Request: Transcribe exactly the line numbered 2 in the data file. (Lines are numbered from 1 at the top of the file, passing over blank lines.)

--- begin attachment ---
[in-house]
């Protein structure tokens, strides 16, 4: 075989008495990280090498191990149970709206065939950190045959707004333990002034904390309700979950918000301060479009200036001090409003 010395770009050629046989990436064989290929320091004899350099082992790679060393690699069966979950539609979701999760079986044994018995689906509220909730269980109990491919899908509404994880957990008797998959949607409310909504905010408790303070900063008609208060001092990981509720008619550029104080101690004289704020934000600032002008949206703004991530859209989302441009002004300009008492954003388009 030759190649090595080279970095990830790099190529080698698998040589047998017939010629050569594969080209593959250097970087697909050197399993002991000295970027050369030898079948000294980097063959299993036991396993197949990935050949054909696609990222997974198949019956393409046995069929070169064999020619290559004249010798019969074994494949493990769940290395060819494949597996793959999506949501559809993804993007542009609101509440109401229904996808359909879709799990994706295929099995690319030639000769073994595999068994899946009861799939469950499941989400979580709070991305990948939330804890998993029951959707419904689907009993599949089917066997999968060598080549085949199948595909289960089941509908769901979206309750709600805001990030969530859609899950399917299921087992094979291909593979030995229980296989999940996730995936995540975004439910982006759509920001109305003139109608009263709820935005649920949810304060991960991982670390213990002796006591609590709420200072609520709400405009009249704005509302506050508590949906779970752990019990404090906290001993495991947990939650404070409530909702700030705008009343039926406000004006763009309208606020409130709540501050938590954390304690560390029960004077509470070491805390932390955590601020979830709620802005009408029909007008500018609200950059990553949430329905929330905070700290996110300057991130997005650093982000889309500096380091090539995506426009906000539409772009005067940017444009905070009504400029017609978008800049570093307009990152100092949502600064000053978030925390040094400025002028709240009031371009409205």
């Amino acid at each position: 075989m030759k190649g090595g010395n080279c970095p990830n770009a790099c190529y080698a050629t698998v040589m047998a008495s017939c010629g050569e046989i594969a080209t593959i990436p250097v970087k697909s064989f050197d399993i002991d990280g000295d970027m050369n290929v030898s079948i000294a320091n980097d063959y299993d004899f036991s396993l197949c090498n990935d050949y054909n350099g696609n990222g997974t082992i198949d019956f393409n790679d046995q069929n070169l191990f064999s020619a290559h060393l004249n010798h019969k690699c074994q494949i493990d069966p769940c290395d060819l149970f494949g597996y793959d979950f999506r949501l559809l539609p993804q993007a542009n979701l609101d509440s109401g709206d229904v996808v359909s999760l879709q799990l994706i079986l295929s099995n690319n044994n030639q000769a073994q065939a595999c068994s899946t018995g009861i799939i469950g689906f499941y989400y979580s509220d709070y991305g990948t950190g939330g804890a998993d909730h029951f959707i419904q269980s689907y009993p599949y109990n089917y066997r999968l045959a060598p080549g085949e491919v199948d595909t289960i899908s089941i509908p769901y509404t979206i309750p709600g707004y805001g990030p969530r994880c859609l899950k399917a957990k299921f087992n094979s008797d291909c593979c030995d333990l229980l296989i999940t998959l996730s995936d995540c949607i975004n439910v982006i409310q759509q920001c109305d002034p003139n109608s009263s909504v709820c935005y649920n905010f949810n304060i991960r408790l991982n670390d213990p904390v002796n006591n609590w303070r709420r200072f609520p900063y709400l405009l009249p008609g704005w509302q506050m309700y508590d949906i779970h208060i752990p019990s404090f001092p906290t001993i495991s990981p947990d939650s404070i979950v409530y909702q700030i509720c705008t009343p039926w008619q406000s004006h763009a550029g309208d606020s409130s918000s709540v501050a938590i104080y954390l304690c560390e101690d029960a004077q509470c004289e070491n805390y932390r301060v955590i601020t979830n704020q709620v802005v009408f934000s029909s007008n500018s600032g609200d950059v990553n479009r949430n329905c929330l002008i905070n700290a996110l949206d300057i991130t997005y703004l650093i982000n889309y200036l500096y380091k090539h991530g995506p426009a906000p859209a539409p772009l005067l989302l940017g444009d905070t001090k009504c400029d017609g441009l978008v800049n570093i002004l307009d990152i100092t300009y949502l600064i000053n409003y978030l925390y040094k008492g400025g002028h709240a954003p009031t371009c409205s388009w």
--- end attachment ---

């Protein structure tokens, strides 16, 4: 075989008495990280090498191990149970709206065939950190045959707004333990002034904390309700979950918000301060479009200036001090409003 010395770009050629046989990436064989290929320091004899350099082992790679060393690699069966979950539609979701999760079986044994018995689906509220909730269980109990491919899908509404994880957990008797998959949607409310909504905010408790303070900063008609208060001092990981509720008619550029104080101690004289704020934000600032002008949206703004991530859209989302441009002004300009008492954003388009 030759190649090595080279970095990830790099190529080698698998040589047998017939010629050569594969080209593959250097970087697909050197399993002991000295970027050369030898079948000294980097063959299993036991396993197949990935050949054909696609990222997974198949019956393409046995069929070169064999020619290559004249010798019969074994494949493990769940290395060819494949597996793959999506949501559809993804993007542009609101509440109401229904996808359909879709799990994706295929099995690319030639000769073994595999068994899946009861799939469950499941989400979580709070991305990948939330804890998993029951959707419904689907009993599949089917066997999968060598080549085949199948595909289960089941509908769901979206309750709600805001990030969530859609899950399917299921087992094979291909593979030995229980296989999940996730995936995540975004439910982006759509920001109305003139109608009263709820935005649920949810304060991960991982670390213990002796006591609590709420200072609520709400405009009249704005509302506050508590949906779970752990019990404090906290001993495991947990939650404070409530909702700030705008009343039926406000004006763009309208606020409130709540501050938590954390304690560390029960004077509470070491805390932390955590601020979830709620802005009408029909007008500018609200950059990553949430329905929330905070700290996110300057991130997005650093982000889309500096380091090539995506426009906000539409772009005067940017444009905070009504400029017609978008800049570093307009990152100092949502600064000053978030925390040094400025002028709240009031371009409205």